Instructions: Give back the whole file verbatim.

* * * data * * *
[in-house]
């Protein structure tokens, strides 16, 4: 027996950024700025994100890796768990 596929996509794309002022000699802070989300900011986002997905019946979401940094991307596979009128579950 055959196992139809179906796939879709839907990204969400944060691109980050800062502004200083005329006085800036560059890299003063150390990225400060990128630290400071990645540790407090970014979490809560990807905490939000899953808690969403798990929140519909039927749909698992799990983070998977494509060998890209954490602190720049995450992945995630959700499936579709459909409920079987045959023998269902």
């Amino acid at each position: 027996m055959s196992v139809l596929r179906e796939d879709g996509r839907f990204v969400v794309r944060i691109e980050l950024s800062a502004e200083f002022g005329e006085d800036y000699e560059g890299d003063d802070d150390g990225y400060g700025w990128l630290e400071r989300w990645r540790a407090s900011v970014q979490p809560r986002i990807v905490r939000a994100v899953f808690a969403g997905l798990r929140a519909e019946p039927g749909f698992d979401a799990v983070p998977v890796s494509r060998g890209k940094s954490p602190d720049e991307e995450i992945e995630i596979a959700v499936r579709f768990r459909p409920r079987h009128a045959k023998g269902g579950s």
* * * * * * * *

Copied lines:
[in-house]
């Protein structure tokens, strides 16, 4: 027996950024700025994100890796768990 596929996509794309002022000699802070989300900011986002997905019946979401940094991307596979009128579950 055959196992139809179906796939879709839907990204969400944060691109980050800062502004200083005329006085800036560059890299003063150390990225400060990128630290400071990645540790407090970014979490809560990807905490939000899953808690969403798990929140519909039927749909698992799990983070998977494509060998890209954490602190720049995450992945995630959700499936579709459909409920079987045959023998269902």
């Amino acid at each position: 027996m055959s196992v139809l596929r179906e796939d879709g996509r839907f990204v969400v794309r944060i691109e980050l950024s800062a502004e200083f002022g005329e006085d800036y000699e560059g890299d003063d802070d150390g990225y400060g700025w990128l630290e400071r989300w990645r540790a407090s900011v970014q979490p809560r986002i990807v905490r939000a994100v899953f808690a969403g997905l798990r929140a519909e019946p039927g749909f698992d979401a799990v983070p998977v890796s494509r060998g890209k940094s954490p602190d720049e991307e995450i992945e995630i596979a959700v499936r579709f768990r459909p409920r079987h009128a045959k023998g269902g579950s």